American journalist Danny Fenster, who has been detained in Myanmar for five months, was denied bail and hit with a new charge Wednesday following a hearing inside Yangon’s Insein Prison.
The additional charge -— the third leveled against him — is under Section 13(1) of Myanmar’s immigration act, his lawyer Than Zaw Aung told CNN Business. It makes it a crime to enter the country illegally, overstay a visa or permit, or violate the conditions of a stay. It is unclear why he has been charged with the new offense.
Fenster’s lawyer said hearings in his case will now take place daily.
It comes as the visit of former US ambassador to the United Nations Bill Richardson to Myanmar this week raised hopes that Fenster’s release could be secured.
Richardson met junta leader Min Aung Hlaing in the capital Naypyidaw on Tuesday. The trip was described by his staff as a personal humanitarian mission to discuss delivery of Covid-19 vaccines, medical supplies, and other public health needs, but the veteran negotiator has spent decades trying to free Americans from prison abroad, particularly in North Korea.
Images of Richardson’s meeting emblazoned the front pages of Myanmar’s state media on Wednesday and broadcast on the military-run channel Myawaddy.
Why is Danny Fenster detained in Myanmar?
Fenster was stopped at Yangon International Airport as he tried to board a flight out of the country on May 24. A US citizen from Detroit, Michigan, Fenster was due to fly back to his home and surprise his parents. He was working in Myanmar’s largest city Yangon as managing editor of independent news outlet Frontier Myanmar.
He is one of about 100 journalists detained since the military seized power on a February 1 coup. Despite a mass prisoner release two weeks ago, 31 media workers remain behind bars, Reporting ASEAN has documented.
It is unclear why Fenster was arrested and there are scant details of his case. Trials and hearings are conducted not in civilian courts, but military-run courts held inside the prison walls. Members of the public, reporters and embassy officials are barred from proceedings.
Fenster was first charged with incitement under section 505a of Myanmar’s penal code, which makes it a crime to publish or circulate comments that “cause fear” or spread “false news.” It carries a potential three-year prison term.
Then last month, the military junta added an additional charge of violating Section 17(1) of the Unlawful Associations Act.
The act makes it a crime to contact, be a member of, or assist groups that have been declared illegal. Since the coup, the military junta has labeled as terrorist groups several entities that oppose them, including the Civil Disobedience Movement, the National Unity Government (NUG) -— made up of ousted lawmakers and which considers itself the legitimate government of Myanmar — and People’s Defense Forces that have taken up arms against the military.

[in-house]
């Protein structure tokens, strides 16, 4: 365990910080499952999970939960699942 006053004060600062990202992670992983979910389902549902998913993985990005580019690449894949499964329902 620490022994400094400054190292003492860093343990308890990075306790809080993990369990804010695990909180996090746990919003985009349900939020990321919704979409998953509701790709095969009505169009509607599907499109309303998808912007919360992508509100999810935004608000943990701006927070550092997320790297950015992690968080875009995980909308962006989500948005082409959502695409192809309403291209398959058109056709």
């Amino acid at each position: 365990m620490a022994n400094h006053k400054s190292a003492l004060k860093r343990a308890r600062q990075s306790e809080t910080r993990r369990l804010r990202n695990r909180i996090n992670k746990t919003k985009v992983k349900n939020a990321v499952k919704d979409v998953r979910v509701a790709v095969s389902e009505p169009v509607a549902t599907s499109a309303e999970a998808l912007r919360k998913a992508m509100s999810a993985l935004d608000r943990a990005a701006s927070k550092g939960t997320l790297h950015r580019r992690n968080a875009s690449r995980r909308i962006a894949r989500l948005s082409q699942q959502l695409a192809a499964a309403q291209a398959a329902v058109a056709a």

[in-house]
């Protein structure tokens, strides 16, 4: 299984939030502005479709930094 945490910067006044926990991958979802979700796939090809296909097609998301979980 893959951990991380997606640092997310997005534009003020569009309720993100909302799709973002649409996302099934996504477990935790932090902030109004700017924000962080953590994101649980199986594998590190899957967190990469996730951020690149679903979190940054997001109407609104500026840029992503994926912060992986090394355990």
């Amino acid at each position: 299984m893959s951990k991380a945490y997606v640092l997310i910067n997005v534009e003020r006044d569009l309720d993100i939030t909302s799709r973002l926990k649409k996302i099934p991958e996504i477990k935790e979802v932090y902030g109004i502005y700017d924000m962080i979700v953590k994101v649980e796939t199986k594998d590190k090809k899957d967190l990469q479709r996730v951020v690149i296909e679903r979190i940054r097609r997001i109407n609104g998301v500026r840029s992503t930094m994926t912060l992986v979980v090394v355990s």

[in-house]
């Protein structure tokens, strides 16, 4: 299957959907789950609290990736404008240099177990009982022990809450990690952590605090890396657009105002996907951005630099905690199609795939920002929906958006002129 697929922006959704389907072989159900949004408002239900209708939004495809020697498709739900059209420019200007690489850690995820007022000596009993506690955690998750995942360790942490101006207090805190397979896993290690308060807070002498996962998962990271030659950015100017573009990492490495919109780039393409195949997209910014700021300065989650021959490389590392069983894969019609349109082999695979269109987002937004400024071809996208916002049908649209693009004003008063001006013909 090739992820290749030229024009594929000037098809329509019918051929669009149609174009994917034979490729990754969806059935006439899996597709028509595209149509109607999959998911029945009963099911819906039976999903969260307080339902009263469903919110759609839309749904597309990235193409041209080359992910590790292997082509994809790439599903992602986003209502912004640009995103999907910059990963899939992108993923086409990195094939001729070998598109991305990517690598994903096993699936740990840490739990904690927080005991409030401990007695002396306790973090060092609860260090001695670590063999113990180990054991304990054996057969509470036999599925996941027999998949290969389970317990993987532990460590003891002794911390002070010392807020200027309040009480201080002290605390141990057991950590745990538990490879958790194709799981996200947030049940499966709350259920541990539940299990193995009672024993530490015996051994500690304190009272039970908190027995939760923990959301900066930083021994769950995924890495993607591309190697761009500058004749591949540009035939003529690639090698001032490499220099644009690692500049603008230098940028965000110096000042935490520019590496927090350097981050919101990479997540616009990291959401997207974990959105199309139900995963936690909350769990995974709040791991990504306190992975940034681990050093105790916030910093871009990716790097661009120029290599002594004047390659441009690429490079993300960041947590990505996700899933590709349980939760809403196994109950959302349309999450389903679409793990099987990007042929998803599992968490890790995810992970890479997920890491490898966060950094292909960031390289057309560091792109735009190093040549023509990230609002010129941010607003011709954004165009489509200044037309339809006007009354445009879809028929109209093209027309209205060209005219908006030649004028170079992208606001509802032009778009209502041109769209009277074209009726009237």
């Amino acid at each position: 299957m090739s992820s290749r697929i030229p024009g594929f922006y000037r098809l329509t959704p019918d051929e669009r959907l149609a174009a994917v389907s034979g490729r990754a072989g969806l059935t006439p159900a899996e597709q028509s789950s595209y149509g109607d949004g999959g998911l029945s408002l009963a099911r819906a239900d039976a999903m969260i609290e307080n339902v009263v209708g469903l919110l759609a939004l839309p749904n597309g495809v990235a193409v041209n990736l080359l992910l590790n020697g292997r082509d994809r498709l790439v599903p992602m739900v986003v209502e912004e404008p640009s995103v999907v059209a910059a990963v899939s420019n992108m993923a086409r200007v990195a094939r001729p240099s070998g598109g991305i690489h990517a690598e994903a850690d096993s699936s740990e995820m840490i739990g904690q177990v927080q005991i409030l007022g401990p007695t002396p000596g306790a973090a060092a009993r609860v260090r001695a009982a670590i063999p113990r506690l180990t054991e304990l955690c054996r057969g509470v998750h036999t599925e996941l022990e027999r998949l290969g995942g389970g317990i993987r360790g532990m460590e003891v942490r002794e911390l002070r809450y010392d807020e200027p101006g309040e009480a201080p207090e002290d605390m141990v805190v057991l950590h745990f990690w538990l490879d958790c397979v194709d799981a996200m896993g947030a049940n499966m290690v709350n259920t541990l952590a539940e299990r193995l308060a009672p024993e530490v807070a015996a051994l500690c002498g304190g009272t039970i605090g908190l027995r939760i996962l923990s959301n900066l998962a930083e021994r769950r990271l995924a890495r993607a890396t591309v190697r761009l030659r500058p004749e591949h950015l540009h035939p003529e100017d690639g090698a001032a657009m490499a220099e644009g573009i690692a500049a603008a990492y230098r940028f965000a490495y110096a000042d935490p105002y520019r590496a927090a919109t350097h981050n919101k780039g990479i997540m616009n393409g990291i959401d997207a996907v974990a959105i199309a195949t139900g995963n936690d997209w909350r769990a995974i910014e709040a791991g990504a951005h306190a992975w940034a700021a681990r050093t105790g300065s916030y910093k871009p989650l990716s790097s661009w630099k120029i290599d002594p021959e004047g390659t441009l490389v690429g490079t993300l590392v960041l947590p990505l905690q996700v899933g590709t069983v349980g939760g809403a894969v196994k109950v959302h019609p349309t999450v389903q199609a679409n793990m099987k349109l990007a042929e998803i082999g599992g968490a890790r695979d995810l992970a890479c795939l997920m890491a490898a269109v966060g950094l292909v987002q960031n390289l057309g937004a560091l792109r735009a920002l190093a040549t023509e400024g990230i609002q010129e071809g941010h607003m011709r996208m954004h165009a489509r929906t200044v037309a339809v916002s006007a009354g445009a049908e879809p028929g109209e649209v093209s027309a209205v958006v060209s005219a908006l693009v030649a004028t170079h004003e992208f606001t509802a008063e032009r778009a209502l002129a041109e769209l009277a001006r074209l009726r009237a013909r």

The colonial-era law has long been used to target journalists, activists and ethnic minorities fighting for greater rights and autonomy in a bid to silence them. No reason has been given as to why Fenster has been charged under this law.
Answering a question from a VOA Burmese reporter in September, military spokesperson Zaw Min Tun said “Fenster did more than just what a journalist does.”
“As for journalists, if they do only journalist’s work, there is no reason to arrest them,” Zaw Min Tun reportedly said. “We have to detain him under the present circumstance for the time being.”
CNN has reached out to Myanmar’s military for comment.
Campaign to free US citizen
Life in post-coup Myanmar has become near impossible for media workers, with many forced into exile abroad or fleeing to rebel-controled areas in the jungles.
The junta has also attempted to silence the country’s media by revoking independent publishing and broadcast licenses, raiding newspaper offices and targeting journalists for arrest. Despite the dangerous conditions, many of Myanmar’s journalists and media outlets continue to report, often from safehouses or from outside the country.
Fenster’s family is tirelessly campaigning for his release. They are calling on the Biden Administration and US Department of State to secure his release and return to the US.
In September, US State Department spokesman Ned Price said the US remains “deeply concerned” about Fenster’s continued detention.
“Journalism is not a crime. The detention of Danny Fenster and other journalists constitutes an unacceptable attack on freedom of expression in Burma,” he said, using another name for Myanmar. “We continue to press Burma’s military regime to release Danny immediately. We will do so until he safely returns home to his family.”
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